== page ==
Rejuvenating ※Old§ Blood Reverses Aging

Master Circuit Discovered that Controls Aging 每 Tweaking it Doubled Lifespan

Epigenetic Fountain of Youth Set to Extend Life Span by up to 50 Years

What Your ※Aging Pace§ Says About Your Overall Health and Longevity

DNA methylation and aging

Vitamin C induces Tet-dependent DNA demethylation and a blastocyst-like state in ES cells

We*re Just Three Decades Away from Immortality, says Leading Scientist

Is Your Life Expectancy Down to Your DNA?

Vitamin D Deficiency Triples Risk of an Early Death

Rejuvenating ※Old§ Blood Reverses Aging

Over a century ago, early doctors performed experiments joining two living organisms together surgically so they share the same blood supply. Yes, it sounds Frankenstein-esque, and these experiments did fall out of favor for a time, but have recently been revived for research into the subject of aging.

The procedure is called parabiosis, which is Latin for ※living beside.§ We*ve written about it before, and in fact there was a lot of buzz about it several years ago. Some doctors enthused that it could lead to a fountain of youth.

Parabiosis-related therapies do not seem to be very popular at the moment, as far as I can gather from attending the meetings of the American Academy of Anti-Aging Medicine, a group consisting of thousands of doctors who focus on reversing the aging process.

But even though it may not be ready for prime time, there*s still something to it.

Recently, the pairing of a young mouse with an elderly mouse brought remarkable results. The elderly rodent, now getting a share of blood from the young mouse, was rejuvenated. The old mouse grew stronger, smarter and healthier.

Perhaps most exciting, the new research reveals that people can achieve similar youthful regeneration without the parabiosis procedure.

Let*s take a closer look#

In 2005, scientists at the University of California, Berkeley, discovered that parabiosis could reverse many of the signs of aging. In mouse experiments, they conjoined an old mouse with a young mouse and the old mouse experienced overall health improvements.

Animal rights advocates may be outraged at the cruelty of the experiment, and I can*t say I like it much myself. But let*s soldier on and see if we can learn anything#

Other studies followed confirming that after parabiosis old mice had better health and repair of tissues such as cartilage, muscle, skin, and even major organs such as the liver, brain, and kidneys. Even skeletal structures such as bones and the spinal cord were in better repair.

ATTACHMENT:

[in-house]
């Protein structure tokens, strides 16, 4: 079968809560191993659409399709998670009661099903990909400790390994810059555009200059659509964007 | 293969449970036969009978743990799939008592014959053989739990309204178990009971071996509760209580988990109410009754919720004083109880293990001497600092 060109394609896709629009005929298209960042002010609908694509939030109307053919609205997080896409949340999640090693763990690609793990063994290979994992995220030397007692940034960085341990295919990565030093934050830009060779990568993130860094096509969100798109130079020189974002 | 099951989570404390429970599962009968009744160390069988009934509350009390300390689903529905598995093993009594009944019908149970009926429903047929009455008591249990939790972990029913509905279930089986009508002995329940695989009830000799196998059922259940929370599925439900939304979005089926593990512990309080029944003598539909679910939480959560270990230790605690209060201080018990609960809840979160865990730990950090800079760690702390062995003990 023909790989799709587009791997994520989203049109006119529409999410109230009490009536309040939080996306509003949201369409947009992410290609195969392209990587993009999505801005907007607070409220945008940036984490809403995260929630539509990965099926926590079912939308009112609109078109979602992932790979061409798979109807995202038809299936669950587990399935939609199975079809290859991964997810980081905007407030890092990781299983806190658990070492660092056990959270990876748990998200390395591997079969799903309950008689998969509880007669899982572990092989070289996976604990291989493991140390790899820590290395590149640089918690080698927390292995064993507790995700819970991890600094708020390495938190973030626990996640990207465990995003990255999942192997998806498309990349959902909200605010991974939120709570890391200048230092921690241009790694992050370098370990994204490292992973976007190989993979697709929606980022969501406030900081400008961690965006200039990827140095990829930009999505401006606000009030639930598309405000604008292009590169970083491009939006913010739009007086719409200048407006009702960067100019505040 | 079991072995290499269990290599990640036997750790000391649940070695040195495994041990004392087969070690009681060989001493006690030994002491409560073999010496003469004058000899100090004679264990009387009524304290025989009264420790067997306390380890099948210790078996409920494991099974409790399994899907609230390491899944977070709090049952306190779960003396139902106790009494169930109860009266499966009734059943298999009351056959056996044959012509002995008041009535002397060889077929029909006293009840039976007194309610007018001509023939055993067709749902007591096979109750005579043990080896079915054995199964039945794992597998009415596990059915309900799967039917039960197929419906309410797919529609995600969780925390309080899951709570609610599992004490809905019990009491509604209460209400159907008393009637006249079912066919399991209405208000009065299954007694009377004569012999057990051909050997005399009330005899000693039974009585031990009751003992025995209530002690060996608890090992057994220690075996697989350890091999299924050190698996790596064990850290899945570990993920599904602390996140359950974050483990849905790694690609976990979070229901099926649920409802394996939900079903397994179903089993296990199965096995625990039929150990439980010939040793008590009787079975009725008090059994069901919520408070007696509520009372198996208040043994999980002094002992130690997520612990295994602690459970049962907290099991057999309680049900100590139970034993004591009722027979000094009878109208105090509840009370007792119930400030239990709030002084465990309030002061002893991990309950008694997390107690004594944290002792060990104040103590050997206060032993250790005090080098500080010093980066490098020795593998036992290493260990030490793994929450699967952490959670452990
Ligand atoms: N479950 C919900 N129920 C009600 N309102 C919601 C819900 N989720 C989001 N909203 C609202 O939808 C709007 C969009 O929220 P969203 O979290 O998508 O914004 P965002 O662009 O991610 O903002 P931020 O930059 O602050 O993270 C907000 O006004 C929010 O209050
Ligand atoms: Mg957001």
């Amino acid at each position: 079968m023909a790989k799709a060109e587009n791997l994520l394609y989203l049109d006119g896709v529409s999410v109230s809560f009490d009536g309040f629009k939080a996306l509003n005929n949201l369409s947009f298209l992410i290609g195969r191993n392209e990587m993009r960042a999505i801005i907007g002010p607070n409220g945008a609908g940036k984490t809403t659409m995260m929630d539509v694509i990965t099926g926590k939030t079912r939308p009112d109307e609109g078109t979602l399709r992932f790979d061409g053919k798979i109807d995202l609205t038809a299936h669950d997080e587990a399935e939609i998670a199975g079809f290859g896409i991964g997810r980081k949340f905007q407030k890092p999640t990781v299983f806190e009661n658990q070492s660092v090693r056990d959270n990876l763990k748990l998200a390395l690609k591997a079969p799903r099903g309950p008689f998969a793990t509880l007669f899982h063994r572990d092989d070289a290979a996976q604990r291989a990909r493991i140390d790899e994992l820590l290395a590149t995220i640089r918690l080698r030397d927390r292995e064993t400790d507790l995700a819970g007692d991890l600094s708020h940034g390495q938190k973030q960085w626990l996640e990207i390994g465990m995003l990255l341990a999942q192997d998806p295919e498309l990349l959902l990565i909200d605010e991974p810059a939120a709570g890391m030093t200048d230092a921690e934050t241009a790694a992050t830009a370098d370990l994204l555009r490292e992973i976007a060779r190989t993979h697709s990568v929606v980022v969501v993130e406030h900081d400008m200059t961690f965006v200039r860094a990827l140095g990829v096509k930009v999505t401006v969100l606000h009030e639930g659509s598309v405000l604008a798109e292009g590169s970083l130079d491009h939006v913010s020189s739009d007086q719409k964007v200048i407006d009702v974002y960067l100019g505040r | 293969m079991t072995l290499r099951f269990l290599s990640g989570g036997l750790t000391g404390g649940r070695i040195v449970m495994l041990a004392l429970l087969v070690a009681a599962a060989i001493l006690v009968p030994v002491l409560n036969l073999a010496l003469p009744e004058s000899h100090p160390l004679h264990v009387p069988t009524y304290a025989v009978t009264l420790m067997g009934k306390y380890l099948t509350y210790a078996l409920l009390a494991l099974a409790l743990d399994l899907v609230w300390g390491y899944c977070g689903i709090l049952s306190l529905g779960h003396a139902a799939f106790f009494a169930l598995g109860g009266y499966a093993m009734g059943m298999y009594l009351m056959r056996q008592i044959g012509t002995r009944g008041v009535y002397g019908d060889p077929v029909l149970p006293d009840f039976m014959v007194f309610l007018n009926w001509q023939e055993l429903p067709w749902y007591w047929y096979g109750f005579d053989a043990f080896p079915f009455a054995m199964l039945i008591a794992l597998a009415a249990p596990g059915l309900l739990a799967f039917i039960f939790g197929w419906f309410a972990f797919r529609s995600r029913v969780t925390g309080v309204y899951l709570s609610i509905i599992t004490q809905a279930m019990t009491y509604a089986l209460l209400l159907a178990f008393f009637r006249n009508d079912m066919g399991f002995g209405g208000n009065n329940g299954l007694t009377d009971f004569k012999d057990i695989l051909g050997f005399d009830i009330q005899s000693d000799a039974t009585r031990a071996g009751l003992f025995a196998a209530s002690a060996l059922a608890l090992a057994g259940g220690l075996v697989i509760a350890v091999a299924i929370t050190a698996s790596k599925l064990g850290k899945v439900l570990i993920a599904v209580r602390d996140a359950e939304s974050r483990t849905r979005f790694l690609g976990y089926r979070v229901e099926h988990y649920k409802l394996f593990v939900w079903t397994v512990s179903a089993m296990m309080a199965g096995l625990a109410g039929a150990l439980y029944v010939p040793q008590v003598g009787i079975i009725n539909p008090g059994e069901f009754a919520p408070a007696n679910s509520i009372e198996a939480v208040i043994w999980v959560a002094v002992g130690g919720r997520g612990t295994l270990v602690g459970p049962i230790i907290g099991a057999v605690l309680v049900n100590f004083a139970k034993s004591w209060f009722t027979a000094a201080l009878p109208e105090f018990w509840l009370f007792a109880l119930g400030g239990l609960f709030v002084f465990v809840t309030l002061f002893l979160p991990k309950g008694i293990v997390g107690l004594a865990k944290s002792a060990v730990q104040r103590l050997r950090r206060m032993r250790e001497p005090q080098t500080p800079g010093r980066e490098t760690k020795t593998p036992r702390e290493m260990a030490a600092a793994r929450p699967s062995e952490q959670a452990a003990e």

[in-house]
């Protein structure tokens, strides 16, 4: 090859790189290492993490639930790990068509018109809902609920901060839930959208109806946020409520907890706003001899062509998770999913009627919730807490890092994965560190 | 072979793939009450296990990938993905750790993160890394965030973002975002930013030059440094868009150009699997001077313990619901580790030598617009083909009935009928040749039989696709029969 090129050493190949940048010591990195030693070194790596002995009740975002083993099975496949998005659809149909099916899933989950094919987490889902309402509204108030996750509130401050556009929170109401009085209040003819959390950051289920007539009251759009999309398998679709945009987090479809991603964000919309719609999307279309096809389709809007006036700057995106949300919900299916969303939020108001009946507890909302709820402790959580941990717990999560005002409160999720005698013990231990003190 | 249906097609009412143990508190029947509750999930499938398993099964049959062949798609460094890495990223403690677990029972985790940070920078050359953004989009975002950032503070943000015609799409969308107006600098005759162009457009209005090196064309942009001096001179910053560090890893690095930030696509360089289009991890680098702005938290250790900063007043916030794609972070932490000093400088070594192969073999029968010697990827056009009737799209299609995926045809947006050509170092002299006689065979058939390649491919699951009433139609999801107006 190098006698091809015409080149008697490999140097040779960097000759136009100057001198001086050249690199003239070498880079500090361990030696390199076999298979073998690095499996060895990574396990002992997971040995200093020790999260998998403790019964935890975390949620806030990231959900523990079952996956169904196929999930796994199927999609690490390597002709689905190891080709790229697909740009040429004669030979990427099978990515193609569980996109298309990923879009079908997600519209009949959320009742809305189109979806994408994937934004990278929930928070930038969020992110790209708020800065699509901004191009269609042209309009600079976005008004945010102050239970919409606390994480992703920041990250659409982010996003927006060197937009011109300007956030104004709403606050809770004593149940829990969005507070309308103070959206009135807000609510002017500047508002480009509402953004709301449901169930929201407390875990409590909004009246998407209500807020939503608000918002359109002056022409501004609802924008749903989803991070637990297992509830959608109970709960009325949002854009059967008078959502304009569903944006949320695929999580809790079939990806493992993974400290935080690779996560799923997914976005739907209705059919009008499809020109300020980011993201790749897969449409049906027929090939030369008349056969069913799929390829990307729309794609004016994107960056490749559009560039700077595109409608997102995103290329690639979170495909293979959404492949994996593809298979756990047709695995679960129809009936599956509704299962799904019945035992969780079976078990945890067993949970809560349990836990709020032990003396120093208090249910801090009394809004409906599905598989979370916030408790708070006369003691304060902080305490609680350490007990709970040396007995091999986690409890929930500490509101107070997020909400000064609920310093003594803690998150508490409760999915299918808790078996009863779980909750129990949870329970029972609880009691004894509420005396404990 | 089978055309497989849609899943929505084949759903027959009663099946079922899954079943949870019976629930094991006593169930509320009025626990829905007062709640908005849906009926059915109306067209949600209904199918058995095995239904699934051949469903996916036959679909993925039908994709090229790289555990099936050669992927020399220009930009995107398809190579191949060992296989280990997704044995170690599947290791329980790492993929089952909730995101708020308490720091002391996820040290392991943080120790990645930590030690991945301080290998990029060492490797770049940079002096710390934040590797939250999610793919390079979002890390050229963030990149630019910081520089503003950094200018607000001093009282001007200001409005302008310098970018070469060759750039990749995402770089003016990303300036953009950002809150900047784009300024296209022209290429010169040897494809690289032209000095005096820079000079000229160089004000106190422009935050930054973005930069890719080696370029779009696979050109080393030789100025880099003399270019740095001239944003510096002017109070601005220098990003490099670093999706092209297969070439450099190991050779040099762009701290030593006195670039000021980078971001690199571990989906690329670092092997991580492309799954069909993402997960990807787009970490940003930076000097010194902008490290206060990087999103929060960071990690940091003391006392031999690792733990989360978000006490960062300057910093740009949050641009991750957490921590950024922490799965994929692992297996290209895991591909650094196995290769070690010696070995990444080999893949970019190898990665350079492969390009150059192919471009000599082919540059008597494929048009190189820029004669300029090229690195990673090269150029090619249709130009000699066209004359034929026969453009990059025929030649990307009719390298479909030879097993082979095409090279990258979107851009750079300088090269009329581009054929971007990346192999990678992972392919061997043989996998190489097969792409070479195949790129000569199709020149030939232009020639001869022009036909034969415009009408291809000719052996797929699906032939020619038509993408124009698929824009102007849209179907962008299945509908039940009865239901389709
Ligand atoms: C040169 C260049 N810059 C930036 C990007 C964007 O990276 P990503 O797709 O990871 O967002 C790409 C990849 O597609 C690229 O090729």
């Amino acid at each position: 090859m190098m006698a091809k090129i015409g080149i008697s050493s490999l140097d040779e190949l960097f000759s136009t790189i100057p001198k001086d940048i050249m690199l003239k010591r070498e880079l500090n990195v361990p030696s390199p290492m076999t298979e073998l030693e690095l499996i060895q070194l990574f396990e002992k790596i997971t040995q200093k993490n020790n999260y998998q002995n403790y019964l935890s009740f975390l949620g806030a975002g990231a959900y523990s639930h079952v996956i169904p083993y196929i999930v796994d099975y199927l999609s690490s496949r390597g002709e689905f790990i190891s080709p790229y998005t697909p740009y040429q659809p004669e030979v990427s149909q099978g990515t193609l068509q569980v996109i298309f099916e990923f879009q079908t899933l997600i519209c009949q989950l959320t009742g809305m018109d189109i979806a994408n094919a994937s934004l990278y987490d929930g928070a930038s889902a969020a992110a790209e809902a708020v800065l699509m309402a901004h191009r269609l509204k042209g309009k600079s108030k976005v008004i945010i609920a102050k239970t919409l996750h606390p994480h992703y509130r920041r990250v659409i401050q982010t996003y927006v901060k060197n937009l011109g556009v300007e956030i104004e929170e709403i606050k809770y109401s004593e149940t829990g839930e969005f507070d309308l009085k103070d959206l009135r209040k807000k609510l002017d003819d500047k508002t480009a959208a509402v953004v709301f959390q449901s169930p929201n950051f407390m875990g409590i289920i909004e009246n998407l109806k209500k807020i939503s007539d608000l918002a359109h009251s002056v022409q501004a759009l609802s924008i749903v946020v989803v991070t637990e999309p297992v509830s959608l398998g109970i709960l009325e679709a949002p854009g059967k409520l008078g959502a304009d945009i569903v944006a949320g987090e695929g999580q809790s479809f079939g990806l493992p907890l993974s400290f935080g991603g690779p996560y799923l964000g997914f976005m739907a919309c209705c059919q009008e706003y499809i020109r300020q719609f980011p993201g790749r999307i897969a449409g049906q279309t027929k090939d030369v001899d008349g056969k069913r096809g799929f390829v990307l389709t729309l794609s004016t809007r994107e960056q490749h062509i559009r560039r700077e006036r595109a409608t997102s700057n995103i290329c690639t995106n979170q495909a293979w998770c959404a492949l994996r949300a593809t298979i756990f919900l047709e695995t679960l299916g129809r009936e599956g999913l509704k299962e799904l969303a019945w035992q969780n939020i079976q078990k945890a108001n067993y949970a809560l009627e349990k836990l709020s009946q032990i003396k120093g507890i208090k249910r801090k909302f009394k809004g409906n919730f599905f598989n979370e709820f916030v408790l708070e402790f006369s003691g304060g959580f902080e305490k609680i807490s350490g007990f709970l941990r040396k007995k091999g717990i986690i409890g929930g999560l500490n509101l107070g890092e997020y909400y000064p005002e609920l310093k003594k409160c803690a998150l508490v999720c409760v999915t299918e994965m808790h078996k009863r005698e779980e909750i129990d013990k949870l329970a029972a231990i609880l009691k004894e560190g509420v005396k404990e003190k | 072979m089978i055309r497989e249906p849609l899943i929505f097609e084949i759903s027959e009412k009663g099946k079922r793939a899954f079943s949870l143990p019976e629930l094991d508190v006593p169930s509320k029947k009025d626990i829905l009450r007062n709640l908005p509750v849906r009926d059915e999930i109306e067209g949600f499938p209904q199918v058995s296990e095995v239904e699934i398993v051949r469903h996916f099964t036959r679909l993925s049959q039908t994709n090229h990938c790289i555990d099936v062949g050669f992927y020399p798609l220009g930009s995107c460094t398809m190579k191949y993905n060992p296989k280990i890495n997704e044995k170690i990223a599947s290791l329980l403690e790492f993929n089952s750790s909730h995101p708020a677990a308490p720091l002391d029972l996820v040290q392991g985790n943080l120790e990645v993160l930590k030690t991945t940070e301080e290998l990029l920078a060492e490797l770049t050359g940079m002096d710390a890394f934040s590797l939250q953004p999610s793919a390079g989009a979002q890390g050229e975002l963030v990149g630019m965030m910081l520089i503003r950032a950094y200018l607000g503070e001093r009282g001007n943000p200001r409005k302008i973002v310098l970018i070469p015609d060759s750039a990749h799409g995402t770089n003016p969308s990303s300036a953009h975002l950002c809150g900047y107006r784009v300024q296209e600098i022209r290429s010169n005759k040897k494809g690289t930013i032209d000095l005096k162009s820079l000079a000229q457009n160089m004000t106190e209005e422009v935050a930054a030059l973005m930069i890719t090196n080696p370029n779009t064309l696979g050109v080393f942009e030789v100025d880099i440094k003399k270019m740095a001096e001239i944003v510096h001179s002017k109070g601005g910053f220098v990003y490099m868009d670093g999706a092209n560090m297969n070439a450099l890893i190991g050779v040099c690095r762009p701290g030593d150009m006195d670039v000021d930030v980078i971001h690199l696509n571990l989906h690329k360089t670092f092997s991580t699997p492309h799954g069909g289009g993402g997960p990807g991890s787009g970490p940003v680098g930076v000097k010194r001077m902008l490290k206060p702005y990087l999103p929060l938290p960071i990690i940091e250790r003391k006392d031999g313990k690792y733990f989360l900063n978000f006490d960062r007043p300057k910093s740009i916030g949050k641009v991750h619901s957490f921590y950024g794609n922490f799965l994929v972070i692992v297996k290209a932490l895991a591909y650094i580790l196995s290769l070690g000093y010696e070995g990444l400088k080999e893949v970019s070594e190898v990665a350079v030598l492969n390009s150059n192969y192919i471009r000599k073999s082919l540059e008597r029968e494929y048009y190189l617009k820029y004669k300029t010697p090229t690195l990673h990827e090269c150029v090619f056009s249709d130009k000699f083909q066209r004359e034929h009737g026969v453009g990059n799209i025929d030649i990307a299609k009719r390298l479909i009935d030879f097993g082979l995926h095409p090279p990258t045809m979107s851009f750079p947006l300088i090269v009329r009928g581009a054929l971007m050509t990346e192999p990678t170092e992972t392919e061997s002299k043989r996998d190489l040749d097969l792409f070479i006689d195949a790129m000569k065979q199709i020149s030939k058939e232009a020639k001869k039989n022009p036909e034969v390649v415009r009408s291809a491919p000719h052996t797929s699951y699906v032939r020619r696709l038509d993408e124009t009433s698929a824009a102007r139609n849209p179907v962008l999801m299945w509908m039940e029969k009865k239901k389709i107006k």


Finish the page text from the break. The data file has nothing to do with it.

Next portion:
Then, scientists decided to try a new technique. Instead of parabiosis, they merely transfused young blood into elderly mice. They found the procedure rejuvenated muscle and liver tissues, but the transfusion of young blood did not have the same effect of regenerating brain tissues.

Parabiosis was clearly superior for rejuvenation purposes, and the scientific community was keen to establish what factors in the blood of the young animals brought this about.

Professor Irina Conboy, lead author of the original laboratory experiment, explained, ※There are two main interpretations# The first is that#rejuvenation was due to young blood and young proteins or factors that become diminished with aging.

※But an equally possible alternative is that, with age, you have an elevation of certain proteins in the blood that become detrimental, and these were removed or neutralized by the young partners.§

Rejuvenating Old Blood in Mice
To test the second hypothesis, Prof. Conboy and her team recently took a group of old mice and replaced half of their plasma 〞 the fluid portion of the blood, minus the blood cells 〞 with saline and albumin protein. The latter was simply to replace the protein that*s lost when blood plasma is removed.

The procedure turned out to have the same or even stronger rejuvenation effects on the brain, liver and muscles than either parabiosisor transfusion. ※As our science shows,§ commented Prof. Conboy, ※the second interpretation turns out to be correct. Young blood or factors are not needed for the rejuvenating effect; dilution of old blood is sufficient.§

Now that*s news.

The big question is whether this will work in humans.

It happens that a medical procedure is already well-established called therapeutic plasma exchange (TPE) or plasmapheresis that dilutes human blood. It*s used to remove pathogenic antibodies in the treatment of various autoimmune diseases such as multiple sclerosis (MS), myasthenia gravis and Guillain-Barre Syndrome.

Pressing the Molecular Reset Button in People
During TPE, a patient*s blood is removed and passed through a device that separates out and removes the plasma (which is discarded), and then the patient*s remaining red blood cells are mixed with a replacement fluid such as plasma or albumin protein and re-infused into the patient.

As part of their latest experiment, the researchers studied human blood samples collected both before and after TPE from four people aged 65 to 70.

They found a number of pro-inflammatory proteins that increase with age were lowered, while more beneficial proteins, such as those that promote vascularization (growth of new blood vessels), were greatly boosted. They described TPE as acting like a molecular reset button.

Michael Conboy, fellow author and husband of Prof. Irina Conboy, explained, ※A few of these proteins are of particular interest#but I would warn against silver bullets. It is very unlikely that aging could be reversed by changes in any one protein.